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Bongani Mavundla was born in Odendaalsrus, a small mining town in the Free State. He believes that the rebirth of Afrika lies in the organization and unity of the Global Afrikan Family. He is a writer, an aspirant academic and researcher. His scholarship interest is in the field of political sociology: governance and democracy, social movements, regionalism, natural resource governance and the politics of higher education in Afrika. He is currently completing his Masters in Sociology at the University of Free State.

Bongani Mavundla – Poetry Feature

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Away from the entanglements of the violence we once thought was confined to the townships I traverse

Into the artificial homelands

Where enigmatic mountains remain unnamed yet fenced in the name of early European settlers

Where blacks unconsciously live through changing times walking as obelisks of unchanging histories of :dispossession, super-exploitation,

racial “shared-monopolies”,

civilisational childhood,

Black women subservience,

Cumbersome traditions that expect more than they can give in difficult and troubling times

And sayings of very little of the dark sides of our pasts and choices especially those of the first black “anything”.

I traverse these farmlands that bear the graveyards of my forebearers, a place they inconveniently called home fleeing their unknown pasts that we today misguidedly yearn for to know ourselves due to the insecurties of our present. Escaping the vicissitudes of urban life with the naivety of that here I can find a pristine opportunity to start my life again, but what I left behind I find here in new shapes and forms and those I find here hope to start their lives afresh where I have escaped.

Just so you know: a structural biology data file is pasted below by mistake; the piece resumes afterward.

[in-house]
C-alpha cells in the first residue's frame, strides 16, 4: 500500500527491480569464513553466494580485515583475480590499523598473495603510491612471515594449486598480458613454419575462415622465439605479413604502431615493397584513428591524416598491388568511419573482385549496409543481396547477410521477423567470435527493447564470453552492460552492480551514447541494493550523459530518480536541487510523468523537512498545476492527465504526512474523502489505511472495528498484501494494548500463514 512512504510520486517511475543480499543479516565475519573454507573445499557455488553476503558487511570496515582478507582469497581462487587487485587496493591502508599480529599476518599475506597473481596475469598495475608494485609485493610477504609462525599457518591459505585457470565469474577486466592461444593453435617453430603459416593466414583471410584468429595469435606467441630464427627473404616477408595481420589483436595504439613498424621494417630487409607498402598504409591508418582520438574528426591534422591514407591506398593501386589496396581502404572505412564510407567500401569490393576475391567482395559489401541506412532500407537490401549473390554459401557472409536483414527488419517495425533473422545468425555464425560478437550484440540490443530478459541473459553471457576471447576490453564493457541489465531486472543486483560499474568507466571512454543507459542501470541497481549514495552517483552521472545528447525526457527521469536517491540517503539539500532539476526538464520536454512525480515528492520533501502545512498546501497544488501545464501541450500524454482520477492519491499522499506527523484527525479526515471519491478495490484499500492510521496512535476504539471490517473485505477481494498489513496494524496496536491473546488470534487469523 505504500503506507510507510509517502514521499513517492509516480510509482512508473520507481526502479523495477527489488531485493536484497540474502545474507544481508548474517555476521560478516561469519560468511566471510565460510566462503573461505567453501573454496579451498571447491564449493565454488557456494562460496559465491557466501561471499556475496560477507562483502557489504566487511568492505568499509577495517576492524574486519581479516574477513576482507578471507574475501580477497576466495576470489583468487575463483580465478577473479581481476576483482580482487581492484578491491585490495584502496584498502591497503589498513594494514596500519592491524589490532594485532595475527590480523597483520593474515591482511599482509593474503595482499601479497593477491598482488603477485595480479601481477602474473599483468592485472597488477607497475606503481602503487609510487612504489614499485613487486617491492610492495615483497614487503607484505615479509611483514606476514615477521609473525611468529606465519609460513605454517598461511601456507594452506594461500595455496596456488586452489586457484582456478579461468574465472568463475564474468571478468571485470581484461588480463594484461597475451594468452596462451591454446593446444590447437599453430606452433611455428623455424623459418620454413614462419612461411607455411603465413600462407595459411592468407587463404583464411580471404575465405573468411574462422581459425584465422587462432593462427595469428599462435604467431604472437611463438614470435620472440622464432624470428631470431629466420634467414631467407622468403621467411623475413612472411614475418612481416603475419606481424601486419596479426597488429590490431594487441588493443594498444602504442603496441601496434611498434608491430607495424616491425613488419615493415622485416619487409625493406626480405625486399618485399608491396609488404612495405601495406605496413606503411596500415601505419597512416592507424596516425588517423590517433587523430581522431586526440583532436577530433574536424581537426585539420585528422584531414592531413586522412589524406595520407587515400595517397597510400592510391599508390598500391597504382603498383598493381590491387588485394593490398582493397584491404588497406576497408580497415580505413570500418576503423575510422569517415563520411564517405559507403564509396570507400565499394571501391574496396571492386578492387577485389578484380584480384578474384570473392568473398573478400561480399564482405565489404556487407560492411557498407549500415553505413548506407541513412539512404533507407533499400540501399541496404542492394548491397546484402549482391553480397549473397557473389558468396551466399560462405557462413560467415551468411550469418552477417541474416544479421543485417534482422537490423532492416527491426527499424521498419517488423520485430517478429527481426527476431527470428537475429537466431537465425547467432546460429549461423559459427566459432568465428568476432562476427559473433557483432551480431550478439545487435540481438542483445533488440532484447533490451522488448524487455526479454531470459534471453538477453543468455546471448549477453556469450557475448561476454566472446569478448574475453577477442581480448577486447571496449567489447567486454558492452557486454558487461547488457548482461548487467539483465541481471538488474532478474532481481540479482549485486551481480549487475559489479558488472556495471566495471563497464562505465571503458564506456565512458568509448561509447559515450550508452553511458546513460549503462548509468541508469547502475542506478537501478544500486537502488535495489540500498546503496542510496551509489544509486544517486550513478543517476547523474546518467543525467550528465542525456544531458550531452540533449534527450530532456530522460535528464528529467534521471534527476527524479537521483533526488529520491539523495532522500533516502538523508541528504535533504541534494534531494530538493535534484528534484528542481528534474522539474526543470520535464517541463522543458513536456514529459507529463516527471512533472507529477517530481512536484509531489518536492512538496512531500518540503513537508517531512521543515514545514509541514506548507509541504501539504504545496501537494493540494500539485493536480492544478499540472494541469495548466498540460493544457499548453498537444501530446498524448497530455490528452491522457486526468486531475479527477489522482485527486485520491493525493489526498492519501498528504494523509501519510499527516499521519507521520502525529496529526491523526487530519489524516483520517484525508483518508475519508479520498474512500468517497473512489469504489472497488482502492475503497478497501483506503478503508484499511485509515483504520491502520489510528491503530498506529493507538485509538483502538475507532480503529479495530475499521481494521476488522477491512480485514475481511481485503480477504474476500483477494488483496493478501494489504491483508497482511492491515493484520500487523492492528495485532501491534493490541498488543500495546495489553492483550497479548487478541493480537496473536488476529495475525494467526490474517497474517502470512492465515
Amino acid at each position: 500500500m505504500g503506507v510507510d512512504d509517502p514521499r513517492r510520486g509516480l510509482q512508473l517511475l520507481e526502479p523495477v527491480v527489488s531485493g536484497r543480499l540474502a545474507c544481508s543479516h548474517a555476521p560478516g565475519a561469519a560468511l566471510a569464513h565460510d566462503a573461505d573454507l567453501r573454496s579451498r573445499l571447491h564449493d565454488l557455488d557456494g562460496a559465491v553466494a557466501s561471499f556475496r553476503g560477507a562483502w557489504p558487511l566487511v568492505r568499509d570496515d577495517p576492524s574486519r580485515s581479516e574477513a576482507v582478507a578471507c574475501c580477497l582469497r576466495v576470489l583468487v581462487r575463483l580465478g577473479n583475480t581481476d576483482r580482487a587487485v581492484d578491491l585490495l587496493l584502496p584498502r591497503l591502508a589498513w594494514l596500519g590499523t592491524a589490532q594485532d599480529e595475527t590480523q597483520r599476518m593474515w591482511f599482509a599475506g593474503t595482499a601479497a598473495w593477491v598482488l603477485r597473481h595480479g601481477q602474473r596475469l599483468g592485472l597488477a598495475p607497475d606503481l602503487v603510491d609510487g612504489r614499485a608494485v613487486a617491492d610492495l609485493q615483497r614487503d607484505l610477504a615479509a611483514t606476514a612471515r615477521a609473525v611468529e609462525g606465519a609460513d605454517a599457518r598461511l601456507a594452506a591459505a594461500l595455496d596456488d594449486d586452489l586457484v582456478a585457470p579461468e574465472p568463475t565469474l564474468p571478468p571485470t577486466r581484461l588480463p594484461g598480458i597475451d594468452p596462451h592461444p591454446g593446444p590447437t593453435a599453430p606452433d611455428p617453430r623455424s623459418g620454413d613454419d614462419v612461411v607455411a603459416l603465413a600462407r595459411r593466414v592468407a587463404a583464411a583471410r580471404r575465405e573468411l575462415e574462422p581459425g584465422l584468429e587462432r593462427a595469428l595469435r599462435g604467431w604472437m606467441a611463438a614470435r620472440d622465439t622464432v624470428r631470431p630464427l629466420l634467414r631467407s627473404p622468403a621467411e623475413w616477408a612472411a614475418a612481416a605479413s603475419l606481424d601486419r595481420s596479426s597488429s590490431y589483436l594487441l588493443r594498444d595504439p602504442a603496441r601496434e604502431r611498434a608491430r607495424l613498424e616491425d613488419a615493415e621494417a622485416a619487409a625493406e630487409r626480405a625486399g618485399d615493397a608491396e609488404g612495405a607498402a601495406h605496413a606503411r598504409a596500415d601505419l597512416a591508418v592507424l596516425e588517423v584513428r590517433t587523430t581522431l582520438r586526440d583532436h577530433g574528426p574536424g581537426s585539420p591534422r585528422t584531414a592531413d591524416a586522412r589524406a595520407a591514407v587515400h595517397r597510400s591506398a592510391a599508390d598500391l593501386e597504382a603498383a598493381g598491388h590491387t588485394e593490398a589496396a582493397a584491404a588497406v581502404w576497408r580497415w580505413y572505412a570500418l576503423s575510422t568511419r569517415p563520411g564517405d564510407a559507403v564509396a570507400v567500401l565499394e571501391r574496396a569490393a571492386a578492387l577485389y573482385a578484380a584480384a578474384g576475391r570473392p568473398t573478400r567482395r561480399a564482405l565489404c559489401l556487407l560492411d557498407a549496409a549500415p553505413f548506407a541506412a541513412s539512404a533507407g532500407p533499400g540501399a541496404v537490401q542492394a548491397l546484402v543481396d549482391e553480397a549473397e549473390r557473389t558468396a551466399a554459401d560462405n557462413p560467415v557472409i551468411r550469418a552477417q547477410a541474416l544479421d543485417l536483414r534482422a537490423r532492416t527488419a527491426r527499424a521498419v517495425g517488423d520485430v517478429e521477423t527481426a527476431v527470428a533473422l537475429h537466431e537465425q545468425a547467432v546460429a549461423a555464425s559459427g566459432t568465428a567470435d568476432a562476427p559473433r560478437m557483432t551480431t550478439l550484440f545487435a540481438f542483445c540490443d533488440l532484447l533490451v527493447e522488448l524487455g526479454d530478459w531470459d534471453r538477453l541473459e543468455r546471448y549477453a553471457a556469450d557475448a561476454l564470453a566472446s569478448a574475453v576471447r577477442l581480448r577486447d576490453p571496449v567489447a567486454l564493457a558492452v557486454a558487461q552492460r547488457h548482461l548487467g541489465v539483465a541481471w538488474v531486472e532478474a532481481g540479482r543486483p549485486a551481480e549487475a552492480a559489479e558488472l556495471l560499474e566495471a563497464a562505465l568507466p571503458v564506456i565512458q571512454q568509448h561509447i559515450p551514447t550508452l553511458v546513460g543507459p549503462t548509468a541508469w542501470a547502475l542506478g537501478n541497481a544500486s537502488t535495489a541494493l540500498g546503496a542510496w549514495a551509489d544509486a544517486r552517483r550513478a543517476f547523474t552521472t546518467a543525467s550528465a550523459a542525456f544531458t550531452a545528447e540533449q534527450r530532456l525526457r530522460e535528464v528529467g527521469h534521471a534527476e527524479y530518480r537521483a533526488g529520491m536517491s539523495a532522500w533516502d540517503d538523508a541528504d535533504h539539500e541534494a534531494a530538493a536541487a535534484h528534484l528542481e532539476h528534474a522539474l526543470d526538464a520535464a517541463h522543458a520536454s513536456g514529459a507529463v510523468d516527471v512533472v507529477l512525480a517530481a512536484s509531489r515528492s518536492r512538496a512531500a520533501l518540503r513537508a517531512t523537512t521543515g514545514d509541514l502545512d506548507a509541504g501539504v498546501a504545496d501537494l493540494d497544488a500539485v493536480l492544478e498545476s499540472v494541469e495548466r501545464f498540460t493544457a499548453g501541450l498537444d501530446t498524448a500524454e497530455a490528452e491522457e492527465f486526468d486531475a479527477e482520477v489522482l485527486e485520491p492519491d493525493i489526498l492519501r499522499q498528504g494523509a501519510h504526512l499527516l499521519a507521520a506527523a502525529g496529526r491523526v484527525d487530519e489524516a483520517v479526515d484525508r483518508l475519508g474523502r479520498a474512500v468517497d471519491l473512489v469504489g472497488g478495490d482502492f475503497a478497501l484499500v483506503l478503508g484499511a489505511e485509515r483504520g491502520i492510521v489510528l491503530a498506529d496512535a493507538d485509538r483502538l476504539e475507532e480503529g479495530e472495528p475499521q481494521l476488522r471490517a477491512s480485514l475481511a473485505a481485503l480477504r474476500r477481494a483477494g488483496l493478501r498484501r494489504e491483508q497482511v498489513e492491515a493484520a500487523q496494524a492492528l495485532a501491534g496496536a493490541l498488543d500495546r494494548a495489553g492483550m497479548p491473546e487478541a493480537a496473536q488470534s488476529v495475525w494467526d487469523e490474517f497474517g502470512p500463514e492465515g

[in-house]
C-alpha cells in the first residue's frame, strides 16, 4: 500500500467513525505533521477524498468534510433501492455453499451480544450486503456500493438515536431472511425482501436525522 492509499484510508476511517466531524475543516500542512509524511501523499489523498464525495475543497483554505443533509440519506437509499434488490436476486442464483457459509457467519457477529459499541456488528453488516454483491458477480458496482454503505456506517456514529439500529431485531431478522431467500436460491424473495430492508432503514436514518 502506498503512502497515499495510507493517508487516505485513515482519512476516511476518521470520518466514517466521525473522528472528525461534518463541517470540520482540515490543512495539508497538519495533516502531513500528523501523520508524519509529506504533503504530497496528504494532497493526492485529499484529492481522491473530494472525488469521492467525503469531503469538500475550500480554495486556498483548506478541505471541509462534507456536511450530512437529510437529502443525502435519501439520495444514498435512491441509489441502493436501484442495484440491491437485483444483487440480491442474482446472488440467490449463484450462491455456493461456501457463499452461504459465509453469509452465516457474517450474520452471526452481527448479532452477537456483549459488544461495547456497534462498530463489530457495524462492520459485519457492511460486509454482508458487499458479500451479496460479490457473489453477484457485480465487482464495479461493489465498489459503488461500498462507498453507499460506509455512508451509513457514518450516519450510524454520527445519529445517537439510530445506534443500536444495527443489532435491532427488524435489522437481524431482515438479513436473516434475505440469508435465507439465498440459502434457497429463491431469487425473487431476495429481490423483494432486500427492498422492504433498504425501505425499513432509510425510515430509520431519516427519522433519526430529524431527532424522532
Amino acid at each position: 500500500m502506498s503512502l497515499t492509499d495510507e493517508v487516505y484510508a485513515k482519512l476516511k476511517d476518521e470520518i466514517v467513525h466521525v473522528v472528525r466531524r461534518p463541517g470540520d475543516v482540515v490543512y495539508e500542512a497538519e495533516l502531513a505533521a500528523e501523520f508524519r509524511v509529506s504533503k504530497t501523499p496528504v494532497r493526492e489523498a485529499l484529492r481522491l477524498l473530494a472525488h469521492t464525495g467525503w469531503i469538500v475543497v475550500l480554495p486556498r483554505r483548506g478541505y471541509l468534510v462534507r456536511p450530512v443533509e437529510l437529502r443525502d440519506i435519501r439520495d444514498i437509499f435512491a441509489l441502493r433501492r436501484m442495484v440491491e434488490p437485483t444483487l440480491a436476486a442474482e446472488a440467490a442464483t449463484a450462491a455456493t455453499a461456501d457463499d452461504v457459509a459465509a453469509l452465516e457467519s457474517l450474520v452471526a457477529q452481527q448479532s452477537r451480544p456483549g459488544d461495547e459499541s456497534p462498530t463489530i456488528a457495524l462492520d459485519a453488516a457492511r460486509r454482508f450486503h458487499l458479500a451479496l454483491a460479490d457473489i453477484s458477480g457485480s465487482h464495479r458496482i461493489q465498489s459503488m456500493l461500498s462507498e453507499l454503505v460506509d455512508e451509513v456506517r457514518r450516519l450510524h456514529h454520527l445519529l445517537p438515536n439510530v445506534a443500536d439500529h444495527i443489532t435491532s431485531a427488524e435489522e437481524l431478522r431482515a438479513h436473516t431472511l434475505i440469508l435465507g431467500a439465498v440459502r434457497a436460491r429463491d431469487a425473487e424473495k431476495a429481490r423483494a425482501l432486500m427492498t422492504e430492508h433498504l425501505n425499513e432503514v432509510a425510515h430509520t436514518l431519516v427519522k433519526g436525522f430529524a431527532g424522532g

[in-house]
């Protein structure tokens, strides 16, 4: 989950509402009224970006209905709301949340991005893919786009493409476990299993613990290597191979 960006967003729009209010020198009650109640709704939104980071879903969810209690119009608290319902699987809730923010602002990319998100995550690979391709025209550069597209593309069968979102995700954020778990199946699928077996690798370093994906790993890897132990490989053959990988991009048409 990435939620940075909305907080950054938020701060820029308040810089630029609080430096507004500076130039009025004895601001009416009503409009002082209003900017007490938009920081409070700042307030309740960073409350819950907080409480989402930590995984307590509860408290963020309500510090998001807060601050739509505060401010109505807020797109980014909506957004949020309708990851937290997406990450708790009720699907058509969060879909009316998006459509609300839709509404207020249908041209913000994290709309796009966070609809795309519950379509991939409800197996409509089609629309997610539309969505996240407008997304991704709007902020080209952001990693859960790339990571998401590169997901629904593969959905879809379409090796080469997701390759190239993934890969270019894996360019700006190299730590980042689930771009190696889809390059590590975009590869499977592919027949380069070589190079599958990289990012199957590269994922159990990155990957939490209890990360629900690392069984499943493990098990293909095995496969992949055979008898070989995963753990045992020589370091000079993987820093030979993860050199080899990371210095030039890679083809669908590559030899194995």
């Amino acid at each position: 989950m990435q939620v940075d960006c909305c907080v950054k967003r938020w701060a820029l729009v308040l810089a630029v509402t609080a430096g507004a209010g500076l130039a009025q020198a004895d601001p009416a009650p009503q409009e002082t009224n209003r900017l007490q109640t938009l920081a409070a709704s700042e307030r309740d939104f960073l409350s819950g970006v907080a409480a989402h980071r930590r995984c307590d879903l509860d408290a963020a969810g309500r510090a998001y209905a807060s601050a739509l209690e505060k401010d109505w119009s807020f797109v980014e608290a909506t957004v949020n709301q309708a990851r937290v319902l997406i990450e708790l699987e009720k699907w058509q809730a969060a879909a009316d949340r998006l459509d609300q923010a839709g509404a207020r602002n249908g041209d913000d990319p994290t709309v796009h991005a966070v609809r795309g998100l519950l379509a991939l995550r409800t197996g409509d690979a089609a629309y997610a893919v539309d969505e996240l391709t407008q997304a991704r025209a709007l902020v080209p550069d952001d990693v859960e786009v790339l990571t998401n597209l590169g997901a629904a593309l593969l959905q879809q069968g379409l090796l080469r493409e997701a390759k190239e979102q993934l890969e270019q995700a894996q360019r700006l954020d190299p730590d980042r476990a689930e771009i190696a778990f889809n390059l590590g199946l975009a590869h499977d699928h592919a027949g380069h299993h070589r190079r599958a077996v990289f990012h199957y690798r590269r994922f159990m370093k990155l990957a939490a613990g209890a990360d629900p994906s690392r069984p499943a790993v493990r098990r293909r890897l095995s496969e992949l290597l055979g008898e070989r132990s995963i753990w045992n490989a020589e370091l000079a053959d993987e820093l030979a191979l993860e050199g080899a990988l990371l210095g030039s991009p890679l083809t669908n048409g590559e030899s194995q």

On their lived-realities the hand of the present sits, so fragile yet so burdensome. Despite all difficulties they refuse to claim helplessness as their state and understand that the present is the only opportunity they have to strive and that the future is but lived practices of struggle with an unequally created world by those who seized the moment when it presented itself. “We won’t be farm-workers forever my child, the white man will give us some land soon” they tell me as we sip rooibos tea sitting in the winter sun. Land has become the code-word for the search for dignity for many black South Africans after 23 years of experimenting with desegregated education, workplaces, residential areas and constitutional democracy.

The same questions I asked in the belly of the townships and the many tribulations I sought to escape I find everywhere I find my people

insecurity forces us to look for answers in questioning our identities, but it is not ourselves that we should seek, for we are always with ourselves. But we need to fashion tools that allow us to struggle with the world because the future is malleable.




For the future is open…

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